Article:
Urban environmental education has had to develop distinct streams of activity responding to city focussed issues such as roads, air pollution and energy use. MEEN, for example, is currently working in a partnership programme on both outdoor and indoor air pollution examining exhaust fumes and air fresheners almost in one breath, and, it could be argued that urban environmental education has flourished indoors through Eco School committees saving energy, reducing plastics of food waste. But there are also plenty of urban forest schools in and around Manchester where working and exploring outdoors may not necessarily deserve to be called the ‘big’ outdoors but still creates a hugely valuable experience.
MEEN’s Save Our Soils project demands that young people’s hands and feet get muddy, but in keeping with the notion of urban environmental education as being in deficit, schools have not only impoverished but sometimes contaminated soils and, on occasions, the question that arises is whether these pupils should be handling their school soil at all. And when trying to reveal to young people the amazing life that exists in healthy soils, samples need to be collected from local permaculture sites because inner city school soils are largely dead.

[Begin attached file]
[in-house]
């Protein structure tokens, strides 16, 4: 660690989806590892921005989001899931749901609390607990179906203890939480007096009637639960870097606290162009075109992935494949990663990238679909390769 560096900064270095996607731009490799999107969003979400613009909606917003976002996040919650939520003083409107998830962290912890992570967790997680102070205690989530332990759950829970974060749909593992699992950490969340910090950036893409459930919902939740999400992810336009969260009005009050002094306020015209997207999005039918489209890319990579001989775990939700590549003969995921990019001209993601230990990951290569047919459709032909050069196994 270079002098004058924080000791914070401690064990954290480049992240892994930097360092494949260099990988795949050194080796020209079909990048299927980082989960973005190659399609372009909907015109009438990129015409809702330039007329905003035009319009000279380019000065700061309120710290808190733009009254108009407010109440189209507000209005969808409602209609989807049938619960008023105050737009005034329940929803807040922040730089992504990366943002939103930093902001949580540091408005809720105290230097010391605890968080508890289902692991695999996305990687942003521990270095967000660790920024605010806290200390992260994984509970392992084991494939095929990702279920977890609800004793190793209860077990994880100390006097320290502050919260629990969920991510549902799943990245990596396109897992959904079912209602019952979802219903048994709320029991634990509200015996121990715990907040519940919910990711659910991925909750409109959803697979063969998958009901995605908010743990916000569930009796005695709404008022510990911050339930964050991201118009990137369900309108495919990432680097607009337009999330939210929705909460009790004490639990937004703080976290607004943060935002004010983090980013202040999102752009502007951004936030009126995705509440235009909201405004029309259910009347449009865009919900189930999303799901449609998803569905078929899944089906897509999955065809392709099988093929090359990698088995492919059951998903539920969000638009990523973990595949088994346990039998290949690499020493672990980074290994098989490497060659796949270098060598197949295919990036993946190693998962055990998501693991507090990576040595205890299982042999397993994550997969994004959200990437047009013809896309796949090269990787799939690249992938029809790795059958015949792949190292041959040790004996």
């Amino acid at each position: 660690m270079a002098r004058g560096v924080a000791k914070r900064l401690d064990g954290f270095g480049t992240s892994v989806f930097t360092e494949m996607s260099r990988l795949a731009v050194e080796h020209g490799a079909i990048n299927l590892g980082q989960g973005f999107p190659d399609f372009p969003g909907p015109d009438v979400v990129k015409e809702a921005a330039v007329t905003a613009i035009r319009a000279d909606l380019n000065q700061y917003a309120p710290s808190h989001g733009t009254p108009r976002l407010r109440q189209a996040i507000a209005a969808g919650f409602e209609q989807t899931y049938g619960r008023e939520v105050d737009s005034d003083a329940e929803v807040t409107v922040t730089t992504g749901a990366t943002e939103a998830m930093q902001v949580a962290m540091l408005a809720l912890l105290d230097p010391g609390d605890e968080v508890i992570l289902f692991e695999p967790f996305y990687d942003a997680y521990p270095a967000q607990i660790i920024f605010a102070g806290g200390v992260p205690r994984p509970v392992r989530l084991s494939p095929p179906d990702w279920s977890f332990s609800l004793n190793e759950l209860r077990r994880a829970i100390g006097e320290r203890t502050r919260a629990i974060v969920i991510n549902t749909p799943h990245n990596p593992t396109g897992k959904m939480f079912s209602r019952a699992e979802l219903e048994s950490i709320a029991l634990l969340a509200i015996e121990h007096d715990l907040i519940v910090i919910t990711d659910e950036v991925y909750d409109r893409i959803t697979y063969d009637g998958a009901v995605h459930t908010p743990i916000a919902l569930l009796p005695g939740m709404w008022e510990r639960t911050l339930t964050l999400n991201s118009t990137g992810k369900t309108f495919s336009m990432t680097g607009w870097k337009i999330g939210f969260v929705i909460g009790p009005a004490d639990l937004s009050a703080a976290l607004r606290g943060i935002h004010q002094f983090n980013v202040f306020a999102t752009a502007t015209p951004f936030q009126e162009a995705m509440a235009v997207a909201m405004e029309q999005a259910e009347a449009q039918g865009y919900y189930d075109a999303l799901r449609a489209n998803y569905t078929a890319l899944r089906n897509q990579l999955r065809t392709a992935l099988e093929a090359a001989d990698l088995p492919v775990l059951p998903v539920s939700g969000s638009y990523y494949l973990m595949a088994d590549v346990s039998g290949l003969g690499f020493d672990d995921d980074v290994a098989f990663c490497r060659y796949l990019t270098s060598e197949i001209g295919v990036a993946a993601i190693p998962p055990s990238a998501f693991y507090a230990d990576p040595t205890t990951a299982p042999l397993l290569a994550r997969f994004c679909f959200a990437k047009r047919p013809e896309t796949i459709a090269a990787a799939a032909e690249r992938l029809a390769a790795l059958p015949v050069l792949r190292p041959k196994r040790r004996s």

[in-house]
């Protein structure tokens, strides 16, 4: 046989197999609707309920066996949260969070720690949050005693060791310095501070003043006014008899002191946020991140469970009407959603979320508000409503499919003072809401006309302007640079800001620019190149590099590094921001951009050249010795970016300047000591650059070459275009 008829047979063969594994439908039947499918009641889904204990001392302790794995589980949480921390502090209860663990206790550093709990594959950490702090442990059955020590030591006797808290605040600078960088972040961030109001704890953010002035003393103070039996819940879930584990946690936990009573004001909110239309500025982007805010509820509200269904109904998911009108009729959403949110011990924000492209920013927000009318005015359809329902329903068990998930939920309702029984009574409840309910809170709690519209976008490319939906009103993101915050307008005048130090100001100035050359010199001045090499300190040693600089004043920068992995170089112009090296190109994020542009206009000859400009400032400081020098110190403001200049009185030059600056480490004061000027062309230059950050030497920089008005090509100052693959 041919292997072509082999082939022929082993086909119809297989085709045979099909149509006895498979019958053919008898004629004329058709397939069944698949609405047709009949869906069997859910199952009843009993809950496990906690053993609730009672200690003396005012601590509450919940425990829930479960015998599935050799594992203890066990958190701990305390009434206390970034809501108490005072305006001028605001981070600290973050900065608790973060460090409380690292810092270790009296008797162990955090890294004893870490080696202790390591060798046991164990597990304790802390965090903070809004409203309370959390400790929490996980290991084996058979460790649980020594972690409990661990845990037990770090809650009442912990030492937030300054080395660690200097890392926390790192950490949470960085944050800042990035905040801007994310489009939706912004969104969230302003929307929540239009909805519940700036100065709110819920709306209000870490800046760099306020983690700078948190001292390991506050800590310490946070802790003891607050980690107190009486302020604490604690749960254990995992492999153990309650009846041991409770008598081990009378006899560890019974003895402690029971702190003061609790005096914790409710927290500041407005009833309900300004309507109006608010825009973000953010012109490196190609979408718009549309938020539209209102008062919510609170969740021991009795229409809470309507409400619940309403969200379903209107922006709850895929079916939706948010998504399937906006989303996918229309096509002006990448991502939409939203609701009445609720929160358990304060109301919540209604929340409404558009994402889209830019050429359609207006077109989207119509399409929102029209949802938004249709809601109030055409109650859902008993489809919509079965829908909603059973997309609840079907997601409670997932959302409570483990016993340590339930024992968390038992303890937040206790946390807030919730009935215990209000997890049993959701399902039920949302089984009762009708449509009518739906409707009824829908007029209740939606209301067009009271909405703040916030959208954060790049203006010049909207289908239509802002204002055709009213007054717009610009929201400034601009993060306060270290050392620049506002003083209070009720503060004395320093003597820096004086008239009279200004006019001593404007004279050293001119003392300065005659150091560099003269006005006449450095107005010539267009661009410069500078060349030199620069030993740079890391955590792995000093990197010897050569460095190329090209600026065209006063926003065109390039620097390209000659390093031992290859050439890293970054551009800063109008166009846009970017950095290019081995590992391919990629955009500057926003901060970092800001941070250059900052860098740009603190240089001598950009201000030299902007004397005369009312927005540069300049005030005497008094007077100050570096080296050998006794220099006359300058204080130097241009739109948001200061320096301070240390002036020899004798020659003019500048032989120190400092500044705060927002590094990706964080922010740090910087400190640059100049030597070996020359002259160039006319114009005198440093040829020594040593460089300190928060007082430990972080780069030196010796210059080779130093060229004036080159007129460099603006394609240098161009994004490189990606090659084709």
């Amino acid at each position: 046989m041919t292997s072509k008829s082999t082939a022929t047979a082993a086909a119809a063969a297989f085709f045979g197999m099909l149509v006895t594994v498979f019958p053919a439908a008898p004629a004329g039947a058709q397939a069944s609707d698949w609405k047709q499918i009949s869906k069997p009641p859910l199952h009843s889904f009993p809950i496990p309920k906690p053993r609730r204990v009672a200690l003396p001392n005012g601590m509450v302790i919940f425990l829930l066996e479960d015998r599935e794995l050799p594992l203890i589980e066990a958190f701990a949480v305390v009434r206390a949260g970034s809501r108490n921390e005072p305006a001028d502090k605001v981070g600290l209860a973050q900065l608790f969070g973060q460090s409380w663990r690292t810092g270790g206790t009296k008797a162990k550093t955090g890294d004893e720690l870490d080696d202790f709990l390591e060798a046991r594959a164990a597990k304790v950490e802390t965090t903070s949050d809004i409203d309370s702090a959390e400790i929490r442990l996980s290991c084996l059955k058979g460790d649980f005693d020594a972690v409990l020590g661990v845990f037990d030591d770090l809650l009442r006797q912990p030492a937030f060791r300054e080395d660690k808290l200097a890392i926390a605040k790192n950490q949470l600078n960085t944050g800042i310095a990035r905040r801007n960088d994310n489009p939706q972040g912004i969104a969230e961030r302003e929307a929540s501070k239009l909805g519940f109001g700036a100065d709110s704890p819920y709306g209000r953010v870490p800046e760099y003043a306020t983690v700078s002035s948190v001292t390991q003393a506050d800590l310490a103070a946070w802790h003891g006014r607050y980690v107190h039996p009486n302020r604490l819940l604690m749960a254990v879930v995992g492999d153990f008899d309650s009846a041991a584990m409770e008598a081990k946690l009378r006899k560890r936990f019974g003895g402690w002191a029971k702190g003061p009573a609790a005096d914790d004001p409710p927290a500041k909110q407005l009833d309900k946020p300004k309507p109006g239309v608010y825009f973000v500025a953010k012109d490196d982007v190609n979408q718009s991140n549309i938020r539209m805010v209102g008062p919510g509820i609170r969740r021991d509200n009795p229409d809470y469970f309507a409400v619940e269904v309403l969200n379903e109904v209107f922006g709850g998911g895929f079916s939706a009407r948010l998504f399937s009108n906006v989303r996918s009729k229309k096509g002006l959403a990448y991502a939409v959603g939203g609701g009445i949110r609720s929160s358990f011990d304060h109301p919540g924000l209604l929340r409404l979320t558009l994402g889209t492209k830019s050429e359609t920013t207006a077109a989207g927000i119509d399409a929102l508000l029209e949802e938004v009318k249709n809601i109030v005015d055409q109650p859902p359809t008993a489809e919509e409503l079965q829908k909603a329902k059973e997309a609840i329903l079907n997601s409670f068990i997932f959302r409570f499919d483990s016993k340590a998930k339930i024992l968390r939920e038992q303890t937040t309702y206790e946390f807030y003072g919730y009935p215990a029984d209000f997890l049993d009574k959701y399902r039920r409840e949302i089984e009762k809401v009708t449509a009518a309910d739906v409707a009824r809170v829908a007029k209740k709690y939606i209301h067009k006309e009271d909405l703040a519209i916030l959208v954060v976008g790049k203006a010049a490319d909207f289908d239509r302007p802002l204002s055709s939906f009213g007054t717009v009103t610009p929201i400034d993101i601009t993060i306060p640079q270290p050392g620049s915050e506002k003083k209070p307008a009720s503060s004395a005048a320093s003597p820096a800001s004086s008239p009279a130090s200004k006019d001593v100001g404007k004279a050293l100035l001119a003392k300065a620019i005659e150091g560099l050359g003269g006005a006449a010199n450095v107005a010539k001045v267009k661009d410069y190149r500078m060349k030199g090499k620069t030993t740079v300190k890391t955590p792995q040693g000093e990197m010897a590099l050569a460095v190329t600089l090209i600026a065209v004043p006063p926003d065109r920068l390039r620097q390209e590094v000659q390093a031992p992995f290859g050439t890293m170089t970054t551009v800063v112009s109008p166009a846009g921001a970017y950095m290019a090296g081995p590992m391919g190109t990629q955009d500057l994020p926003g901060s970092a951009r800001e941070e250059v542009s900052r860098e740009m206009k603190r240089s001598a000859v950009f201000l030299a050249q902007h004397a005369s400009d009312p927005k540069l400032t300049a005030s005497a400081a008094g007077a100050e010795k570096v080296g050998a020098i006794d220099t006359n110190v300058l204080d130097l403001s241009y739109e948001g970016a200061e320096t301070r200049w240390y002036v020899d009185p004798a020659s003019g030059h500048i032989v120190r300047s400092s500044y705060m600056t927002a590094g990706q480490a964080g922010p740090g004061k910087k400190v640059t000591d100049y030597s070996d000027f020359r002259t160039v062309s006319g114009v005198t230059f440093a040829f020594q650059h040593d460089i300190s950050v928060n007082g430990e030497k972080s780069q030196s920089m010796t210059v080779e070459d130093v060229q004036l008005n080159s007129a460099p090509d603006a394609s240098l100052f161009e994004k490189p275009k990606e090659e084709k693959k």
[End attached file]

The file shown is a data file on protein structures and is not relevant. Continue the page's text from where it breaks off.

Dotted throughout our projects MEEN tries to include opportunities for urban schools to visit the countryside to enable them to find out where food and the water in our taps comes from or to experience a forest. And this is the delivery of ‘rural’ environmental education where learning from experts based in rural environmental education centres helps urban children engage with the bigger, wilder, outdoors.
However, having set up this notion of urban environmental education as being a deficit model I now want to challenge it.
Firstly, it’s easy to see how practitioners in our field have brought the rural into the urban. There are many urban community farms and gardens that are constantly popping up across our cities; farm animals have been brought into schools; bees have been settled on school roofs; one of my local schools ran their own farmer’s market recently and urban environmental education projects including ponds and hedging in urban settings are on the rise. Another example could include the wonderful St Nick’s centre for nature and green living in the heart of York which by reclaiming an old refuse site has introduced water voles in an unlikely urban setting.